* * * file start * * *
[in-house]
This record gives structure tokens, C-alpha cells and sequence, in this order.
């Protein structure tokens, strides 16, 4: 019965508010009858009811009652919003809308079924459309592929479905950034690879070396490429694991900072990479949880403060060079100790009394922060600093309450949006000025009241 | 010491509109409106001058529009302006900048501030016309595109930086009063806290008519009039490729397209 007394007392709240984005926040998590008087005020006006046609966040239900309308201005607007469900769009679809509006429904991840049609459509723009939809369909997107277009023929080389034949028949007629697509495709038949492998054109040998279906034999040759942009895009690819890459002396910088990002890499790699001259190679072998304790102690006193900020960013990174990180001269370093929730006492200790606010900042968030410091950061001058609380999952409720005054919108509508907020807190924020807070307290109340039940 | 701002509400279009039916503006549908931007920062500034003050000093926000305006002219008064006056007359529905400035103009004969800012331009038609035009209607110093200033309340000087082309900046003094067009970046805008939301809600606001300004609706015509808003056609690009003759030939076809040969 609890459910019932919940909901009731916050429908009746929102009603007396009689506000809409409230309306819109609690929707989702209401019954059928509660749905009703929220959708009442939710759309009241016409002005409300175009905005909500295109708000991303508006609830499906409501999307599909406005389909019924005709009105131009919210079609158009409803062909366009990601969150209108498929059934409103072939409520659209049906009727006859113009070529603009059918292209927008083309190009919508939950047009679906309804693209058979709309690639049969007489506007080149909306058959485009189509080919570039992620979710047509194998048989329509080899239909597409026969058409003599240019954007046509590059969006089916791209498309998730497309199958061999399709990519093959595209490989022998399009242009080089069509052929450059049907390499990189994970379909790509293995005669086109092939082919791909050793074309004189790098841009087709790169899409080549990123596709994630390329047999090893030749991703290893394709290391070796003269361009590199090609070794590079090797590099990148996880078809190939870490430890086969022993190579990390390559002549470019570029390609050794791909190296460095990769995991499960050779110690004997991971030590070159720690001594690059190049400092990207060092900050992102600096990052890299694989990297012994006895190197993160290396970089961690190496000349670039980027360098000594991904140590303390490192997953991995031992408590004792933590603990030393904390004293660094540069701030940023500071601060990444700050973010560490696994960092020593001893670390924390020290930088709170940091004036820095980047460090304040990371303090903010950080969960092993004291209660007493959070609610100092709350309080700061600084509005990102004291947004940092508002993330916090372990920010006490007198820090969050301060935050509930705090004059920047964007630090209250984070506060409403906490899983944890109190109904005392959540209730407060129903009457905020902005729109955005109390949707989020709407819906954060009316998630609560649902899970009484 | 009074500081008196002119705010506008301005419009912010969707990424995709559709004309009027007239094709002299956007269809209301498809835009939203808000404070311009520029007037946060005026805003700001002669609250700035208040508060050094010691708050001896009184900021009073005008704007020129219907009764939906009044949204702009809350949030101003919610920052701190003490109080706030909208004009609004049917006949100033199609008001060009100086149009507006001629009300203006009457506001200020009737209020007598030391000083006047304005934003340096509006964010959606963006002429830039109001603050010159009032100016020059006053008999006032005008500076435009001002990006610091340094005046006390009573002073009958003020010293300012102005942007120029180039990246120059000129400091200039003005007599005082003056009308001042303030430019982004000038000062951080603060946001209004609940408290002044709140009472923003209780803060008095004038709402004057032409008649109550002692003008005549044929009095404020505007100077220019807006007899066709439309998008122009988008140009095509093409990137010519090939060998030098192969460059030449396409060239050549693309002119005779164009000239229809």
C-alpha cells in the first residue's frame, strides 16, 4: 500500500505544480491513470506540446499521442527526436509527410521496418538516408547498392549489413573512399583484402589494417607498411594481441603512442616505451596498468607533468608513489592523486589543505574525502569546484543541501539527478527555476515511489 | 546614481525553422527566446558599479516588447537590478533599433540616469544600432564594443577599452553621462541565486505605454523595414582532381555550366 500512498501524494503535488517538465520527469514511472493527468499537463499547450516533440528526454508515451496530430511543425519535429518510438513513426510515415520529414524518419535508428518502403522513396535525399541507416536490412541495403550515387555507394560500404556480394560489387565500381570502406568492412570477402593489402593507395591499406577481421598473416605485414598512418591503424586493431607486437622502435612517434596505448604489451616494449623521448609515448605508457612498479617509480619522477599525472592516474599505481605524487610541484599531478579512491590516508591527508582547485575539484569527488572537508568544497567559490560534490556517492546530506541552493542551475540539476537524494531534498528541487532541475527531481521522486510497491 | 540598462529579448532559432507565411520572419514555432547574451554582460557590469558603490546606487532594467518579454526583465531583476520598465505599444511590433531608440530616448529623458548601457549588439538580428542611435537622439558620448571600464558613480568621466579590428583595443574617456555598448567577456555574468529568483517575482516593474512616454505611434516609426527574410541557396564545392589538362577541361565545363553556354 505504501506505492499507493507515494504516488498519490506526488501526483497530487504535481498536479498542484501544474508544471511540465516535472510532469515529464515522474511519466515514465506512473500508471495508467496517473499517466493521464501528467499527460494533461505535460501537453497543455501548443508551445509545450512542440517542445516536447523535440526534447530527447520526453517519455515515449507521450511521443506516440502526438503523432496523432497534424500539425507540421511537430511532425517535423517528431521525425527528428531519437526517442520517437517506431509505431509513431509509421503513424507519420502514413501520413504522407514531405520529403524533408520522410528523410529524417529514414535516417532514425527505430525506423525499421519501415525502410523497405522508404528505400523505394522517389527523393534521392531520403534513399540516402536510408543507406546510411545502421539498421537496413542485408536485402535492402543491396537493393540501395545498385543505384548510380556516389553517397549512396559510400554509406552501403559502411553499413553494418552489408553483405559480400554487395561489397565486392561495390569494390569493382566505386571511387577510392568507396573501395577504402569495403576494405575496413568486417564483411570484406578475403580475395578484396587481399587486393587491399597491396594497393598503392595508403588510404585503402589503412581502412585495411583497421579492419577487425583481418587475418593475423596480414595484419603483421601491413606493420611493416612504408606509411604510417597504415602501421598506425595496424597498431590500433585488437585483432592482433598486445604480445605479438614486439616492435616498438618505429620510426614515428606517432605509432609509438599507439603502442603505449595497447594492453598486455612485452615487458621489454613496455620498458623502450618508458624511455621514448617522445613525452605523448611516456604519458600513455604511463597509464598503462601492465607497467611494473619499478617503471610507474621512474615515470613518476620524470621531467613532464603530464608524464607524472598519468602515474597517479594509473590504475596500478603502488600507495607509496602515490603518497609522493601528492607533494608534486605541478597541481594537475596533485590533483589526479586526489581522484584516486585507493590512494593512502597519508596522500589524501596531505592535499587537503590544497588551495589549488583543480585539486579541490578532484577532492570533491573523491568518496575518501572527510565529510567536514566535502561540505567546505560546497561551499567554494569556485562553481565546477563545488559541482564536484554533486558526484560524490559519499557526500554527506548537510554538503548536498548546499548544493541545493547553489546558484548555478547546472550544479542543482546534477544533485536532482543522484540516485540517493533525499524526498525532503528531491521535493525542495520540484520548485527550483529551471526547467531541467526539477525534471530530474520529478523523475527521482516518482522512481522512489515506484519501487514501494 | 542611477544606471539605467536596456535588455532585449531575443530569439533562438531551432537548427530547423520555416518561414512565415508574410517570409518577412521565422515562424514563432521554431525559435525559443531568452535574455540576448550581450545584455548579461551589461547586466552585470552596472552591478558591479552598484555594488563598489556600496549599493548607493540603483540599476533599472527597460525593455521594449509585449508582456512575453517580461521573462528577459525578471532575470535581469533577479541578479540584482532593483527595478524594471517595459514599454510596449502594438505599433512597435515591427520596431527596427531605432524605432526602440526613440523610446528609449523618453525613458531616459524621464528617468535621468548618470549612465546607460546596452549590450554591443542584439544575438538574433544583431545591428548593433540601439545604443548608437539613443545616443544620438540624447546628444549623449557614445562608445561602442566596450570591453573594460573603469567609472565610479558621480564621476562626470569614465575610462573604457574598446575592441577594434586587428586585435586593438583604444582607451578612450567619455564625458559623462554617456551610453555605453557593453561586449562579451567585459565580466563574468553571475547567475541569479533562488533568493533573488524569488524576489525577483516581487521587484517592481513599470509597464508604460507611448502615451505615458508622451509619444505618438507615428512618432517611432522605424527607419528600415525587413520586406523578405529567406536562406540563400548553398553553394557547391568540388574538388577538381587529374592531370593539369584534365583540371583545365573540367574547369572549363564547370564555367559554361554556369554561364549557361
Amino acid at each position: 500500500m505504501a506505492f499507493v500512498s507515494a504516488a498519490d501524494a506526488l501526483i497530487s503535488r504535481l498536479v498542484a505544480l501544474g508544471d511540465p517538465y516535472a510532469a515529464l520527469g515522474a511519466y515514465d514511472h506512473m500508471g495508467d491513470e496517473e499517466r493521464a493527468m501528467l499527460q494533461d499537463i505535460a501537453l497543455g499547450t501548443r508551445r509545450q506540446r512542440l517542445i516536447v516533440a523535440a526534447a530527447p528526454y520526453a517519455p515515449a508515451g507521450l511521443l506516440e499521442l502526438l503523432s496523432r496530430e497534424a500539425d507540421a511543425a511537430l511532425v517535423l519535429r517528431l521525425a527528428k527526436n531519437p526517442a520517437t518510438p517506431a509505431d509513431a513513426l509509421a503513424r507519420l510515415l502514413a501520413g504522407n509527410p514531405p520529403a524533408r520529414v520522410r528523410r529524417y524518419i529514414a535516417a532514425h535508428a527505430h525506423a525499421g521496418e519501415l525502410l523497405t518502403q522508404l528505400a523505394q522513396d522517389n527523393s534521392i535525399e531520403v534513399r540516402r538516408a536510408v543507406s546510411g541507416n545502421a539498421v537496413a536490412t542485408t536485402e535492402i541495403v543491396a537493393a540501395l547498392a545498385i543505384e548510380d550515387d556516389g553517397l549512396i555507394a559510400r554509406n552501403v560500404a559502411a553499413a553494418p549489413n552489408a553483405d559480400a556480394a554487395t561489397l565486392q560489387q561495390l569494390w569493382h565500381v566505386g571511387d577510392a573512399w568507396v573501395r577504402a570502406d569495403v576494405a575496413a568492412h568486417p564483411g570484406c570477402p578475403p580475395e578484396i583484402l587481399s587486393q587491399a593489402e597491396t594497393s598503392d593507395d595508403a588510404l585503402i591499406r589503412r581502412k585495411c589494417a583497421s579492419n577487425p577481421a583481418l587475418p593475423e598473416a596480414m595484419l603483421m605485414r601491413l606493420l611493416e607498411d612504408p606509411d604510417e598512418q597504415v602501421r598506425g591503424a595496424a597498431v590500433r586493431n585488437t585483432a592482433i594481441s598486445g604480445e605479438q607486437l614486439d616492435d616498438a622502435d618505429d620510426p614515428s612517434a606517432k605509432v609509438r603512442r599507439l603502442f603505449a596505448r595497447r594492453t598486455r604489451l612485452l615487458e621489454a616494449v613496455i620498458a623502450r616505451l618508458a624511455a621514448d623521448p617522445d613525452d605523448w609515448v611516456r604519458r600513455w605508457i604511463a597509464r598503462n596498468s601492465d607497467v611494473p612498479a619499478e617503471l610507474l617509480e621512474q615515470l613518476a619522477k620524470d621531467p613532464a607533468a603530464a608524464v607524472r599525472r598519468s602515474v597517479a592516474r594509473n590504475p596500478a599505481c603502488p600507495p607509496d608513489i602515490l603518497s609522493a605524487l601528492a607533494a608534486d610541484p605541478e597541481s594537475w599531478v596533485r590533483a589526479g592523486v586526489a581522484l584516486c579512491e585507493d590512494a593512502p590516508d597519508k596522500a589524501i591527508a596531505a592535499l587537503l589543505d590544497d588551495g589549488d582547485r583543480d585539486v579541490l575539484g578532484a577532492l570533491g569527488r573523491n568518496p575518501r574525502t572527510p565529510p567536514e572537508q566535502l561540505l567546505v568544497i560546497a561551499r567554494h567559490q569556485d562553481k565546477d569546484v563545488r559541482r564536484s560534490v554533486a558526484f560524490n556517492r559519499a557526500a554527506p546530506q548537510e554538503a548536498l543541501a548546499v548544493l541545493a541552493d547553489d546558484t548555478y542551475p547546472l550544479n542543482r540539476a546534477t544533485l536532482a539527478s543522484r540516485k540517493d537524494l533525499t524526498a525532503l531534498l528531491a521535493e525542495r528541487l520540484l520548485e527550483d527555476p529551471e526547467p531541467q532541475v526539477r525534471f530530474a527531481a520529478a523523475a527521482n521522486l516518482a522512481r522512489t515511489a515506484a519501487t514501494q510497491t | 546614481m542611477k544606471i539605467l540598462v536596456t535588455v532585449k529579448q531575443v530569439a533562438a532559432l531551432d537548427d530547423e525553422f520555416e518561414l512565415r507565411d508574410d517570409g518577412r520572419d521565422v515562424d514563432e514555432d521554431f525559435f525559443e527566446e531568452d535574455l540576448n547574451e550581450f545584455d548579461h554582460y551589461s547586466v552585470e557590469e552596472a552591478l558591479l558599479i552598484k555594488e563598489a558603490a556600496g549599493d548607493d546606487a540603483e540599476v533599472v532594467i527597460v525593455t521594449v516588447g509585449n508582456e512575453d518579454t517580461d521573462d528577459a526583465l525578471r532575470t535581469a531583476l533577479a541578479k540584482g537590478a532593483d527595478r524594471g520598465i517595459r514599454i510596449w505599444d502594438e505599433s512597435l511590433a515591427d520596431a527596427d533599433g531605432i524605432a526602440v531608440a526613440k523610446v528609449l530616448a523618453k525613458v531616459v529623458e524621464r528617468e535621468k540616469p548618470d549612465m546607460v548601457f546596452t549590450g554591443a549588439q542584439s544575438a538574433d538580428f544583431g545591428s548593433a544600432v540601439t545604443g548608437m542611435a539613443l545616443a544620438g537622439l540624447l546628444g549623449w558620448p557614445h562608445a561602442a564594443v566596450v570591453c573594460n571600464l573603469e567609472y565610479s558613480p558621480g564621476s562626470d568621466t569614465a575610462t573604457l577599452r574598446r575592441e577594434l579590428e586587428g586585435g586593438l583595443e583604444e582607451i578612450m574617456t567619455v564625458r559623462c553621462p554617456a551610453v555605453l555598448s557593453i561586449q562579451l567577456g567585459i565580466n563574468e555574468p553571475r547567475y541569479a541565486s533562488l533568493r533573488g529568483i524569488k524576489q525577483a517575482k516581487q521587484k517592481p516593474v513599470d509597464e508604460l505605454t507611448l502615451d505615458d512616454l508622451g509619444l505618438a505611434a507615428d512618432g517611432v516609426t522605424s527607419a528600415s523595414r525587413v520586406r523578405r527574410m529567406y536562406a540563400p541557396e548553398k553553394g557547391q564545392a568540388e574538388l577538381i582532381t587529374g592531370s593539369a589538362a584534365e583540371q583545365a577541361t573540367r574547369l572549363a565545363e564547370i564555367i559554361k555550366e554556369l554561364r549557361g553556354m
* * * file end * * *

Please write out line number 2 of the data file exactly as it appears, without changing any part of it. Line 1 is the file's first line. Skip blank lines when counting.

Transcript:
This record gives structure tokens, C-alpha cells and sequence, in this order.